The 3-Second Business Card Trick

Written by Maureen Paulsen on Tuesday, January 14th, 2014

A crowded meeting I just attended got me thinking about business cards.  As the dozen or so participants settled into their seats, they started slinging and sliding business cards across the conference table.  The furious pace of card exchange would have put the best blackjack dealers in Vegas to shame.  But this is just the way it’s done, right?

While trading business cards is routine and necessary, it shouldn’t be a mindless exercise in speed swapping contact info.  Consider slowing your business card roll…just a bit…and see if it pays off.  Here’s a 3-second business card trick to try:

When you receive a business card, take a moment to look at it.  Then look at the person who gave it to you.  Then put the card away somewhere, carefully.

That’s it.  Looking at the card and then looking at the person who gave it to you is a subtle yet powerful gesture of respect.  After all, a business card is an extension of someone’s image and it’s what they do all day.  Taking a moment to acknowledge that has meaning.  Plus, it will help you remember the person’s name (especially useful at a crowded meeting or networking event).

The extra double bonus of being a bit slower on the card uptake?  You’ll be way ahead on the etiquette front when doing business in countries like Japan, China and India, where the practice of exchanging cards is generally regarded with more care and formality.

What are some of your quick tips and tricks to get the most out of mundane business processes?  Share them and we’ll get the word out.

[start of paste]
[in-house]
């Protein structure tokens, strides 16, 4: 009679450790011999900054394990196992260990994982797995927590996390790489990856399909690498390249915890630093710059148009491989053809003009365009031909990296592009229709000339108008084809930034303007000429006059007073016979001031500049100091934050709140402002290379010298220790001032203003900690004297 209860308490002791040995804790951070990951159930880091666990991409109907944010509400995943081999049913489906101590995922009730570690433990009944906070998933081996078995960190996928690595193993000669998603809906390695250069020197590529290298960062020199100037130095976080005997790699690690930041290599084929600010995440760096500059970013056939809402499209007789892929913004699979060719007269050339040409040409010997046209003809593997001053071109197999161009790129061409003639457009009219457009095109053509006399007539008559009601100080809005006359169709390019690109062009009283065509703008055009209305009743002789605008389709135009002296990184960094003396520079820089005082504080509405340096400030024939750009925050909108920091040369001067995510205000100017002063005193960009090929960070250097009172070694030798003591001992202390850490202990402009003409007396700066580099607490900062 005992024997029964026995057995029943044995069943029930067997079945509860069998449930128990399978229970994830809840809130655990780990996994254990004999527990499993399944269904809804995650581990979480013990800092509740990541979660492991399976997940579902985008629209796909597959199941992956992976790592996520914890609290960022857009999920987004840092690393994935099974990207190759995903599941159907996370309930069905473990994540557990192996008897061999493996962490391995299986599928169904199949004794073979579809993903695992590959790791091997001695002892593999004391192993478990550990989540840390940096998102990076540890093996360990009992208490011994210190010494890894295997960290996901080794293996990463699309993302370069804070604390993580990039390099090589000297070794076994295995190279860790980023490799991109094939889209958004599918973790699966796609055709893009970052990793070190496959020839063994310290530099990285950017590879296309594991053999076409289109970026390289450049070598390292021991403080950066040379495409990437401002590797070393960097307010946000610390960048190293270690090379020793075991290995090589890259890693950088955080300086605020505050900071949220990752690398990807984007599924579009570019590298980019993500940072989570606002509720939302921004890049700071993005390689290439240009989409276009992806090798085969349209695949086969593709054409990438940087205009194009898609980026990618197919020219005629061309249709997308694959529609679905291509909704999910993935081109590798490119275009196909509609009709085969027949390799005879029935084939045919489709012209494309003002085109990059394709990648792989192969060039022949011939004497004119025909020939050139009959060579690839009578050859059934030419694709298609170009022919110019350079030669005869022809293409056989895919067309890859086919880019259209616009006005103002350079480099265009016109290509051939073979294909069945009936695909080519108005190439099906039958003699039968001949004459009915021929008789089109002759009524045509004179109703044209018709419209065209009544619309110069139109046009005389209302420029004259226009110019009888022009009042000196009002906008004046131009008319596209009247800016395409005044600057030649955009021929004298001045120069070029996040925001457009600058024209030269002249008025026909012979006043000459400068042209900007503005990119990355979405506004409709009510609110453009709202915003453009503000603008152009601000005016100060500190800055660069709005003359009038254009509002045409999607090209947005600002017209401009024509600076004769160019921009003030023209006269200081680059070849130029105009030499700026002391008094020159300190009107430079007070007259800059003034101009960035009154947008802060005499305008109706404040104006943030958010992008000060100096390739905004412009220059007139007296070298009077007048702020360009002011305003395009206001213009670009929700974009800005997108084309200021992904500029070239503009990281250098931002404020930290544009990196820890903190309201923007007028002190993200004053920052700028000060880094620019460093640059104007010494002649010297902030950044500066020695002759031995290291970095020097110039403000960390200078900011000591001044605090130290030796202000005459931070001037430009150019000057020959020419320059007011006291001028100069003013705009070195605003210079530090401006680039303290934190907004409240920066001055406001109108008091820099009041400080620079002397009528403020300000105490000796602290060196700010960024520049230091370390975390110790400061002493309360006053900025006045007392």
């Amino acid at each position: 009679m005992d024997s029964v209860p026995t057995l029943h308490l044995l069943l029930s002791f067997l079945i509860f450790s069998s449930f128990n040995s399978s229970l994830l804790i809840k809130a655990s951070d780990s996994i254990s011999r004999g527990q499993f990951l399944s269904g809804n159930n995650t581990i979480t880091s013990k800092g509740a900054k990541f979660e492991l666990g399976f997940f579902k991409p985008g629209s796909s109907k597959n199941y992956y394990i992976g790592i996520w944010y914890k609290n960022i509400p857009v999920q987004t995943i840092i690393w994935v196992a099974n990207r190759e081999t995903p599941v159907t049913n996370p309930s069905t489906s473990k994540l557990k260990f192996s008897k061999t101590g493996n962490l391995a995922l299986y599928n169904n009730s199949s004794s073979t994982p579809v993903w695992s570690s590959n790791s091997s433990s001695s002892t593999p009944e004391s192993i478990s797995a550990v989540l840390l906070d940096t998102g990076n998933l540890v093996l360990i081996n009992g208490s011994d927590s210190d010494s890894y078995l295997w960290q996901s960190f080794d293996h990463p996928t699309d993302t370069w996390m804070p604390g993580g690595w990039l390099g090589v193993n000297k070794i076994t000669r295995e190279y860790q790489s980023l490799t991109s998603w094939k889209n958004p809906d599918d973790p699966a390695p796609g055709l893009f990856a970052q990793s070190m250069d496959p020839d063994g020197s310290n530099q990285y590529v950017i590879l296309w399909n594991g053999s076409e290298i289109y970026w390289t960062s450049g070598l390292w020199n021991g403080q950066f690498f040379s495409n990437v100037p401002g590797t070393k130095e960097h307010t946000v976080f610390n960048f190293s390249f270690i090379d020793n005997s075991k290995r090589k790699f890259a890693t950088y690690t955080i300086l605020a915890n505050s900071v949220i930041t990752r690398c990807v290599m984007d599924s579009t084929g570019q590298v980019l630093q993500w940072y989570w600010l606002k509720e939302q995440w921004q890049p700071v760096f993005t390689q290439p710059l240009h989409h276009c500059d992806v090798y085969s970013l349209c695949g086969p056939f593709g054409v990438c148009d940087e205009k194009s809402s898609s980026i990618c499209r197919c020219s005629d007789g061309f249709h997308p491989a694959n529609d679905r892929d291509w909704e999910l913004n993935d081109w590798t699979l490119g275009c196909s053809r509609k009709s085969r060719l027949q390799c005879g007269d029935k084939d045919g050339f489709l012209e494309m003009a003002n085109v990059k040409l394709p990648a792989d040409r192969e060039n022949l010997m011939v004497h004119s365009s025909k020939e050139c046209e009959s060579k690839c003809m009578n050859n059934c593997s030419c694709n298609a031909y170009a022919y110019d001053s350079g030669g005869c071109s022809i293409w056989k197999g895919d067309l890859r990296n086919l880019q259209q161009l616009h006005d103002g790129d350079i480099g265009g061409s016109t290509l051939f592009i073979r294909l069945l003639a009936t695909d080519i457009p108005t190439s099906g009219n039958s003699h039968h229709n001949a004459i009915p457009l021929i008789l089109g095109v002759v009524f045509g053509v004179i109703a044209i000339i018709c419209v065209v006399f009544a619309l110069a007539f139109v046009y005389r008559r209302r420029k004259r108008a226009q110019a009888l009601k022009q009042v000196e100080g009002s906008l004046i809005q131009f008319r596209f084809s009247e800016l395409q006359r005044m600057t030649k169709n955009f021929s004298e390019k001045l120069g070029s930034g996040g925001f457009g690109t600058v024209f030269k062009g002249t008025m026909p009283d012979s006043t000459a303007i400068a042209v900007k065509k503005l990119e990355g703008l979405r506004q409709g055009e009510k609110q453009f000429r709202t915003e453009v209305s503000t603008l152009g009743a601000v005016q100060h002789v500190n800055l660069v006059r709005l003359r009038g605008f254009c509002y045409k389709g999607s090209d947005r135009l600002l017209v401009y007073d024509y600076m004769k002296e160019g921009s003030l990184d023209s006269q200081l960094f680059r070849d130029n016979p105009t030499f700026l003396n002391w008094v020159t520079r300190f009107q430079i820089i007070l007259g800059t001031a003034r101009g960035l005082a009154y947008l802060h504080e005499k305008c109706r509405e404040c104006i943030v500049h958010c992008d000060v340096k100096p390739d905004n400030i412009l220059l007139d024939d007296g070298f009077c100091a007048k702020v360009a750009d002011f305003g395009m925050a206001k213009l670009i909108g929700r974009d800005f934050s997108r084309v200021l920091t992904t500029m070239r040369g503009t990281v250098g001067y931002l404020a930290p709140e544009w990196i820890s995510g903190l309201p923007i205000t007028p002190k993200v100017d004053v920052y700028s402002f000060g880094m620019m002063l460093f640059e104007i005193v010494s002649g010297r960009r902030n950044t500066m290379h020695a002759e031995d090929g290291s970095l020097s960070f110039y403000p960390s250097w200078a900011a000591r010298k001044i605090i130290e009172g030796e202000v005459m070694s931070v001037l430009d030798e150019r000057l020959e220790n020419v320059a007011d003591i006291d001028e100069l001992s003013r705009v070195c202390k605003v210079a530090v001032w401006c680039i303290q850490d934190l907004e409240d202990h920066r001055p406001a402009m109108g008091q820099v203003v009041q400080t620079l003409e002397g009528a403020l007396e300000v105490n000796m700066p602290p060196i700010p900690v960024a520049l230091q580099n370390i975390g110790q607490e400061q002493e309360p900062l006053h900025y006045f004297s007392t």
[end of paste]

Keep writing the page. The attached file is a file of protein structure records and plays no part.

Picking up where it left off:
About Maureen Paulsen

Maureen PaulsenMaureen brings more than 20 years of marketing and communications experience to her role, where she develops brand strategies and communications programs for a diverse group of clients. She specializes in creating innovative marketing and advertising campaign concepts. In 2011, she received a Clarion Award from the Association for Women in Communications. Prior to joining MPD Ventures, Maureen worked as the marketing communications manager for one of the largest law firms in Texas, where she led a major rebranding initiative. Her past experience includes freelance writing and project management for a Boston-based energy services provider.

Maureen is a longtime volunteer for Dallas nonprofit agency Attitudes & Attire and a past president of the organization’s board of directors. She earned her undergraduate degree in English and art history at Wellesley College. Outside of work Maureen cherishes being with her two young children and her husband, Ben.